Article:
Heritage Cooking — What’s in YOUR cooking pot?
Years ago, we were able to make the trip from Connecticut to the Smith family homeplace in Lynchburg, Virginia two years in a row for the family reunion. There, five generations mingled for stories and laughter. Besides getting to know my husband’s family and enjoying all the musical talent, the best part was undeniably the food.
Southern cooking was very different from what I had been fed as a kid. My mother-in-law presented me early with a Southern Living cookbook and taught me how to cook summer squash, green beans and much much more. I was rather dismayed, however, when I asked her how to make biscuits and she took a can out of the frig. She told me some things are better left to professionals. *G*
So, we had pretty eclectic cooking in my home, what with my gradual improvement with Southern cooking and the few dishes Sam’s daddy could cook, together with my heritage cooking from my grandparents’ European roots.
Heritage cooking brings back memories from childhood. Life was simpler (for us kids anyway) then and we can fall into old pleasant memories with a taste of lemon cake just like Aunt Tootie’s or a mess of beans that reminds us of the ones we ate at Granny’s house.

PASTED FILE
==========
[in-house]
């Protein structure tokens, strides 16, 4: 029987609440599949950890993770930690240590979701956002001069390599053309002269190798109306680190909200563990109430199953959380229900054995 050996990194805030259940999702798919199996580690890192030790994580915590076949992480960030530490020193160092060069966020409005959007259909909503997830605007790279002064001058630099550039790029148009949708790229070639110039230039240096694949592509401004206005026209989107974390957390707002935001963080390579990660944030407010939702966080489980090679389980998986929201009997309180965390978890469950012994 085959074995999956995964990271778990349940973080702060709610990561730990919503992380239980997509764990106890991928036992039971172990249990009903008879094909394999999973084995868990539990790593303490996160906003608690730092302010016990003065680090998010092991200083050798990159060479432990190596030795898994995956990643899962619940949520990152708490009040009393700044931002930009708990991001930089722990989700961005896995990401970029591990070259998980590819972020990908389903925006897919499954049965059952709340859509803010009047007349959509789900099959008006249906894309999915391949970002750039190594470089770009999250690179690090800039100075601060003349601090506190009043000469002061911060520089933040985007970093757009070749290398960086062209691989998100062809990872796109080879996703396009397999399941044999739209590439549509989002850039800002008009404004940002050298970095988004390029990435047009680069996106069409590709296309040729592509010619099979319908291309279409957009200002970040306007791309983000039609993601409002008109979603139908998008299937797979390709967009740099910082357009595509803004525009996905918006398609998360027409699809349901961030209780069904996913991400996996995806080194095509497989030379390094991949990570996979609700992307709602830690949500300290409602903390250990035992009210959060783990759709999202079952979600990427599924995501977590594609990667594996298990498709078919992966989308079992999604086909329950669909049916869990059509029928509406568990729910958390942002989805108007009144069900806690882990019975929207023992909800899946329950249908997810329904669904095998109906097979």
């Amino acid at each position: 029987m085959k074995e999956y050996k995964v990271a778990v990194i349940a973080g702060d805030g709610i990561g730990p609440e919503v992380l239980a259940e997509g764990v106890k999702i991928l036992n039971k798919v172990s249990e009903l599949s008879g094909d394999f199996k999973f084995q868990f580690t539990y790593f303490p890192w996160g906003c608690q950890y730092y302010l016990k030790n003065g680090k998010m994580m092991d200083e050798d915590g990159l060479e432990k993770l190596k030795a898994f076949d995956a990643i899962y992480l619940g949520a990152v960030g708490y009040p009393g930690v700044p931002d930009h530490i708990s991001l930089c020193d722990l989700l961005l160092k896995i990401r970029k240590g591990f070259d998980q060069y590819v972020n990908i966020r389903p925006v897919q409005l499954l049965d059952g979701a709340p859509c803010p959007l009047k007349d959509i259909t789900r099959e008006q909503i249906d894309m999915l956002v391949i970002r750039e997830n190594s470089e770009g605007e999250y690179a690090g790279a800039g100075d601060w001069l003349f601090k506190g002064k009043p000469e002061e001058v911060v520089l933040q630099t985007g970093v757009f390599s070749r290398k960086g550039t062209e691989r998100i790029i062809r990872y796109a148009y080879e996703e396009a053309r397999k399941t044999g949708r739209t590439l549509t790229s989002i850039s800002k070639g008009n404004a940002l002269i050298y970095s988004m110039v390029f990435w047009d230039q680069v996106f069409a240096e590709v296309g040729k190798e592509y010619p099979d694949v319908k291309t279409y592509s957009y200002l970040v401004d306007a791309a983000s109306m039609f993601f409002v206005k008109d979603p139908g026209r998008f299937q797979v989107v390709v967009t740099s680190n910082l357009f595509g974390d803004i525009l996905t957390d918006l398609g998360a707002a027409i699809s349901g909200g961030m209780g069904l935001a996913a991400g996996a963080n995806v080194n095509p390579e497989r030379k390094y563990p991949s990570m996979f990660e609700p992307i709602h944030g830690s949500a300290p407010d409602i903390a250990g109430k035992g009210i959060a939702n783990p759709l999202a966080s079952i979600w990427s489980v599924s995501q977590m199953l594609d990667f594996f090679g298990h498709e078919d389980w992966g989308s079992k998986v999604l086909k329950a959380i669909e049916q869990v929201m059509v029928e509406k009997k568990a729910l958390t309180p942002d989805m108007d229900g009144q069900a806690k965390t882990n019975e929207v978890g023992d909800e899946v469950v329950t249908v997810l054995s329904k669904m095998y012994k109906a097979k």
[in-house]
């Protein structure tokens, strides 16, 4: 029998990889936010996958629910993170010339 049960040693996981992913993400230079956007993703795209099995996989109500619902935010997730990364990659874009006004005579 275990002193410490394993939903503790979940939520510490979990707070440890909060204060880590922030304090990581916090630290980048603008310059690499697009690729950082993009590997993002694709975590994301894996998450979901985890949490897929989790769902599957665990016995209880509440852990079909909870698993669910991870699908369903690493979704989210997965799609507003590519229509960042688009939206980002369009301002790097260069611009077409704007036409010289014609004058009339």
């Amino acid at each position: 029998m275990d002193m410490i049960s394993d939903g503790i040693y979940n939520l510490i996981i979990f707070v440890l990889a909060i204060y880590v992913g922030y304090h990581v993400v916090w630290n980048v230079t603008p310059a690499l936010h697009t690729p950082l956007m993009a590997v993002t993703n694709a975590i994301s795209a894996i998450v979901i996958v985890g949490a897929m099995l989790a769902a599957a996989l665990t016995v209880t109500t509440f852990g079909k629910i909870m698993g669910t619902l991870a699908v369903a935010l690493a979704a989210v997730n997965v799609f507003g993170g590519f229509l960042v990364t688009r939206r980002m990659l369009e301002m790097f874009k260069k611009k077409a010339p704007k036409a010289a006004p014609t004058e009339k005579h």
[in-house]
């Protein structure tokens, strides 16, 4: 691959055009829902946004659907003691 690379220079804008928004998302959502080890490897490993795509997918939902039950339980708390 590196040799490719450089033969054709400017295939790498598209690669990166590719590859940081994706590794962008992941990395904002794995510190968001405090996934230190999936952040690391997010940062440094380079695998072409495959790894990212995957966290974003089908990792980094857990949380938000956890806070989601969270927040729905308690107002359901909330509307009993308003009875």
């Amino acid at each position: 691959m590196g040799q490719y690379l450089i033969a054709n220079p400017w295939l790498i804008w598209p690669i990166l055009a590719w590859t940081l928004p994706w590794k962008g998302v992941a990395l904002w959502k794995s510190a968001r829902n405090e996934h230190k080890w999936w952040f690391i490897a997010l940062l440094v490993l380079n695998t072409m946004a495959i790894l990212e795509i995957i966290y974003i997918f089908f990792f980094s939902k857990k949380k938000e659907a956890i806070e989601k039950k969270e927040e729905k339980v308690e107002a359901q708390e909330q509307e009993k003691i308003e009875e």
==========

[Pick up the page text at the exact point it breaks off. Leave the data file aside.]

Here in West Virginia the Country Roads Cook-Offs showcase regular home cooks, not chefs like on tv, to prepare their favorite recipes. Assisted by the West Virginia Farm2U Collaborative, the Country Roads Cook-Offs encourage people to remember and share these heritage recipes so they are not lost. All cook-offs have the same two basic requirements-using local ingredients and honoring both the local food traditions and nonprofessional cooking enthusiasts—but each differs to fit the specific location.
The judges (Ruby Dean Collins of the Baker’s Kitchen in Sutton, Oscar Aguilar of Diogi’s in Fayetteville, Graham Rankin a well-known foodie in Huntington, and Sam Smith the winner of That Dam 5K Race in Sutton that morning) carefully tasted and deliberated.
This year additional cook-offs will be held as part of festivals throughout the region, including the Heritage Farm Museum and Village’s Fall Harvest Festival in Huntington, on September 1, where cooks can enter for sharing and tasting without being in the formal competition. There will be other Country Road Cook-Offs held on October 13 in Abdingdon, Virginia and in Elliott County, Kentucky.
I challenge all you wonderful cooks to get out and show off your favorite dish!!!